Employee: Rebeca Mercedes Gonzales
Employer: City of Lynn
Self-insurer: City of Lynn
Board No.: 018303-00

(Judges Levine, Maze-Rothstein [1] and Costigan)

John J. Sheehan, Esq., for the employee
Thomas F. Finn, Esq., for the self-insurer

LEVINE, J. Both the employee and the self-insurer appeal the decision of an administrative judge awarding the employee a closed period of G. L. c. 152, § 34, temporary total incapacity benefits. We find merit in the employee's argument that the heightened causation standard in § 1(7A) was not raised by the self-insurer or tried by consent. However, we also agree with the self-insurer that the judge erred in finding the employee incapacitated up to the date of the impartial examination, since the opinion of the impartial physician, on whom the judge relied, does not support the judge's finding that any incapacity experienced by the employee was causally related to her work injury. We recommit the case to the judge for consideration of whether and to what extent the "gap" medicals support any incapacity causally related to the work injury under the simple causation standard.

Rebeca Mercedes Gonzales came to the United States from the Dominican Republic in 1989; her education includes four years of study at a Dominican university without obtaining a degree. (Dec. 3.) In 1998, she was involved in a motor vehicle accident and received treatment for injuries to her neck and upper back. Also in 1998, she began working for the Lynn public schools as a teacher's aide, primarily with special needs children. On May 1, 2000, Ms. Gonzales injured her back lifting an autistic child. (Dec. 4.) She returned to work the following day, but also sought medical care that day and the next. On May 19, 2000, she filed an accident report with her employer.

Ms. Gonzales had intermittent medical treatment until she began treating with Dr. Mark Weiner on December 11, 2000. Dr. Weiner referred her for epidural injections and prescribed physical therapy. The employee testified that the injections did little to reduce her back pain. (Dec. 5.) A MRI performed in January 2001 revealed a small central disc protrusion at L4-5. (Dec. 5, 7.) Ms. Gonzales stopped treating with Dr. Weiner on June 20, 2001, and eventually sought emergency treatment at Union Hospital in Lynn; she was prescribed various pain medication. (Dec. 5.)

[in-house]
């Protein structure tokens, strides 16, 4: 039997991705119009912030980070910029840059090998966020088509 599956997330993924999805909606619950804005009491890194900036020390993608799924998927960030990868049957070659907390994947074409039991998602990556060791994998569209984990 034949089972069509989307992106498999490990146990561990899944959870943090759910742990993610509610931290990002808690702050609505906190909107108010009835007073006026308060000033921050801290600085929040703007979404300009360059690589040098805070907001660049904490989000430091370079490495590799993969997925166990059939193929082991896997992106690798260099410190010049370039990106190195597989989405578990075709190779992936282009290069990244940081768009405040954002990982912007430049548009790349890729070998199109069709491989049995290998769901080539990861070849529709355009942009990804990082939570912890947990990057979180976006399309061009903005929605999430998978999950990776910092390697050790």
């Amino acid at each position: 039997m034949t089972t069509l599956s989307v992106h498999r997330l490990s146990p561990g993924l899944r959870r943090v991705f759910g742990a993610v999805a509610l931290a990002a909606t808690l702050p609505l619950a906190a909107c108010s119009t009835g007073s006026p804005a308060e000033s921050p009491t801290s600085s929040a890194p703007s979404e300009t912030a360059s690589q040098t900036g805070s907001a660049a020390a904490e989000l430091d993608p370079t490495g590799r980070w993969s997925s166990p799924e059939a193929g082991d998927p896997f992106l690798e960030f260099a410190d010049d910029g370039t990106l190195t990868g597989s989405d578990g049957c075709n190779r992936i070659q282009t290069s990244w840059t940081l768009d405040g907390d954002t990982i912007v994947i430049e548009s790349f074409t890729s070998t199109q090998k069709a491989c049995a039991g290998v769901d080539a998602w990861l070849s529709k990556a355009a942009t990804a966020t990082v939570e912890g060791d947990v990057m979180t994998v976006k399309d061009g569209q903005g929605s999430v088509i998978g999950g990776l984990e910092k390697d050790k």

The self-insurer paid the employee § 34 benefits without prejudice from May 3, 2000, until July 24, 2000. [2] Following a § 10A conference, the administrative judge awarded § 34 benefits from July 24, 2000 to September 13, 2000; § 35 benefits from September 14, 2000 to December 10, 2000; and ongoing § 34 benefits thereafter. The self-insurer appealed to a de novo hearing. (Dec. 2.)

On June 26, 2001, Dr. Michael DiTullio examined the employee pursuant to § 11A. (Dec. 2.) In his written report, Dr. DiTullio opined that Ms. Gonzales had suffered a lumbosacral sprain causally related to her work injury. However, his examination did not reveal any residual disability, and he felt the employee had reached a medical end result with a good prognosis. Since he had not seen the January 2001 MRI study, he could not determine if she had any ongoing restrictions. (Dec. 6-7; Exh. 4.) At his deposition on December 11, 2001, Dr. DiTullio reviewed the MRI, which revealed an L4-5 disc protrusion indenting the ventral surface of the thecal sac. (Dep. 15.)